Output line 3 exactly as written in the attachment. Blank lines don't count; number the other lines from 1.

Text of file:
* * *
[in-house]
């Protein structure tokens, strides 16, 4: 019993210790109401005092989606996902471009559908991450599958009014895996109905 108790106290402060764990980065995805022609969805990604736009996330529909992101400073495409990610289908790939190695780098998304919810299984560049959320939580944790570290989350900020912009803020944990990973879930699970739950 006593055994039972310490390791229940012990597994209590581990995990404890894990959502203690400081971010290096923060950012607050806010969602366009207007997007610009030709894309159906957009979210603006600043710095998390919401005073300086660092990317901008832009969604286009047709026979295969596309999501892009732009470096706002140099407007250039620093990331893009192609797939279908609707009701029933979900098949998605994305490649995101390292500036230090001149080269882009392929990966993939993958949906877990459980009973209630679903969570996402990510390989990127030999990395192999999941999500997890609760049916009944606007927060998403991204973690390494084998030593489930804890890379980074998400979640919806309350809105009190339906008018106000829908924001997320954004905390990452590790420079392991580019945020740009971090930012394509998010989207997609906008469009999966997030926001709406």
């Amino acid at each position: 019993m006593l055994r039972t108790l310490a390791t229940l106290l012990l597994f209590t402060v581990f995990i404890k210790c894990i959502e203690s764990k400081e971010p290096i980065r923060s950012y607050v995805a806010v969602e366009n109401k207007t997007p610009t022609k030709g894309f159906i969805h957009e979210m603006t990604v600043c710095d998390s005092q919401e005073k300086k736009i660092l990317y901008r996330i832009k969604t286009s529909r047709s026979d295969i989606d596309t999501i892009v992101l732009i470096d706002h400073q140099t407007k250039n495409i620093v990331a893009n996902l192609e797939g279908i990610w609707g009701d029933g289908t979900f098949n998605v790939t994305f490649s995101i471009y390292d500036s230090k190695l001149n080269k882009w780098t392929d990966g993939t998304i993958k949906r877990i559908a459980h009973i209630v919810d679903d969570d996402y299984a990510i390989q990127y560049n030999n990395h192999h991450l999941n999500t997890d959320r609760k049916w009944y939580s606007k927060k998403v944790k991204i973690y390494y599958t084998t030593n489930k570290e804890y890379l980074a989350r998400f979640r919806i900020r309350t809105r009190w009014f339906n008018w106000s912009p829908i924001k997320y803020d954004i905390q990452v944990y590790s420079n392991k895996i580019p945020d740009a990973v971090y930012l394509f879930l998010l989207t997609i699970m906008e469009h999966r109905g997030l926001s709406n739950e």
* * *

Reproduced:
């Amino acid at each position: 019993m006593l055994r039972t108790l310490a390791t229940l106290l012990l597994f209590t402060v581990f995990i404890k210790c894990i959502e203690s764990k400081e971010p290096i980065r923060s950012y607050v995805a806010v969602e366009n109401k207007t997007p610009t022609k030709g894309f159906i969805h957009e979210m603006t990604v600043c710095d998390s005092q919401e005073k300086k736009i660092l990317y901008r996330i832009k969604t286009s529909r047709s026979d295969i989606d596309t999501i892009v992101l732009i470096d706002h400073q140099t407007k250039n495409i620093v990331a893009n996902l192609e797939g279908i990610w609707g009701d029933g289908t979900f098949n998605v790939t994305f490649s995101i471009y390292d500036s230090k190695l001149n080269k882009w780098t392929d990966g993939t998304i993958k949906r877990i559908a459980h009973i209630v919810d679903d969570d996402y299984a990510i390989q990127y560049n030999n990395h192999h991450l999941n999500t997890d959320r609760k049916w009944y939580s606007k927060k998403v944790k991204i973690y390494y599958t084998t030593n489930k570290e804890y890379l980074a989350r998400f979640r919806i900020r309350t809105r009190w009014f339906n008018w106000s912009p829908i924001k997320y803020d954004i905390q990452v944990y590790s420079n392991k895996i580019p945020d740009a990973v971090y930012l394509f879930l998010l989207t997609i699970m906008e469009h999966r109905g997030l926001s709406n739950e």